In this book of ongoing predictions and prophecies of the judgment forecast against wayward Israel; there appear (occasionally) small snippets of hope. Verse 6 is one of those – or at least was for me today. I want you to show love, not offer sacrifices. I want you to know me, more than I want burnt offerings. Hosea 6:6. This speaks to me today of how God wants us to live in relationship with Him. I equate offering sacrifices, burnt and otherwise, to the “religious duties, rituals, and habits”, to which many of us have reduced this relationship we claim to have with God through Jesus. Too many of us have settled for a casual keeping of religious practices (making sacrifices and burning offerings) instead of living in a vital and passionate relationship with God that is marked by these two things: Knowing God and Showing Love.
It’s so easy for me to point my finger at the “Pharisees” among us today; the crazy TV preachers caught in some latest scandal, the silly media prophets selling DVD’s of their latest predictions, the wacko predictors of days and times the world will end, or God will judge, or some other such nonsense, and the lazy self-righteous “believer” who is living on some past experience of God or Jesus, who can’t get past that past, and clings to a dying image of what once was, instead of embracing change and welcoming new expressions of a vital faith, a compassionate life, a committed existence that is marked by Knowing God and Showing Love!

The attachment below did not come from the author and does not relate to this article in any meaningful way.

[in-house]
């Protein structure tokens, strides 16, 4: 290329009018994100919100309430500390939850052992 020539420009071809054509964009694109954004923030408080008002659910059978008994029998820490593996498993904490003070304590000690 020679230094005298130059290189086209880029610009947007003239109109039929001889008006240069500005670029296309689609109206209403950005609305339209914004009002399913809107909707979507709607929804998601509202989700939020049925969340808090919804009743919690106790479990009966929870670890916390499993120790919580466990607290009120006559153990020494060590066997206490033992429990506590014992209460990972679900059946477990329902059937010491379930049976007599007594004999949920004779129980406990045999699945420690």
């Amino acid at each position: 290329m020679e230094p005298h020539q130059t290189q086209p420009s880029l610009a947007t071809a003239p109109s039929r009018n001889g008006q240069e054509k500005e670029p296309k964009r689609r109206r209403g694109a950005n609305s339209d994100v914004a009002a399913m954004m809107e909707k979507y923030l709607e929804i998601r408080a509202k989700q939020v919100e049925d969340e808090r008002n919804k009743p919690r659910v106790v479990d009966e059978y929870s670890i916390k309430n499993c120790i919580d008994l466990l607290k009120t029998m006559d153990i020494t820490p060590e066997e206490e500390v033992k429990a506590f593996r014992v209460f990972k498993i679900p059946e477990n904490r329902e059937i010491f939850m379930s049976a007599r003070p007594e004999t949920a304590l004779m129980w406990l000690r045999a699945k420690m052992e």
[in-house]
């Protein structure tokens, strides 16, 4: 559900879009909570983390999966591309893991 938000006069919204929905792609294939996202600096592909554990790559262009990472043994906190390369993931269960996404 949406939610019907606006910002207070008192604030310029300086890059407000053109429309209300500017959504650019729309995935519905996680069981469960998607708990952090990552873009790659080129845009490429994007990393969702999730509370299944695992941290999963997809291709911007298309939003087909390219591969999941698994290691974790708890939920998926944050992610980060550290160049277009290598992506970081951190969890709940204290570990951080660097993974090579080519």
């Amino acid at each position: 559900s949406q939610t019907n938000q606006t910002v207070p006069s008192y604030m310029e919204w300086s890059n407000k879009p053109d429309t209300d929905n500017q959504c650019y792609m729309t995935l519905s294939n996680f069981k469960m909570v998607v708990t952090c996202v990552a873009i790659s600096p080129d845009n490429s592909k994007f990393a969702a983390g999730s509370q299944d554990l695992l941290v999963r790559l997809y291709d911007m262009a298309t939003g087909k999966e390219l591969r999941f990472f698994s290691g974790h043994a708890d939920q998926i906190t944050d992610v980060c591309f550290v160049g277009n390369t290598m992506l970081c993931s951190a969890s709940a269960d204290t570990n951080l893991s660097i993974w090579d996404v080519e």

It just seems so simple to me to point out how stupid others are, and how dead they have allowed their “faith relationship” to become – – then, as usual, I’m brought to the full awareness that I have my own issues of “Phariseeism”. I’m still struggling against my own human failings that have plagued me for most of my adult/Christian life. I can run around and throw sandbags (showing love), and preach and pray about how others should (Know God) – but my relationship is still crippled by my own sin. I know I can never end my humanness – but I sure wish I could gain some more control over it!
Anyway, today I want to Know God, and Show Love. God help me.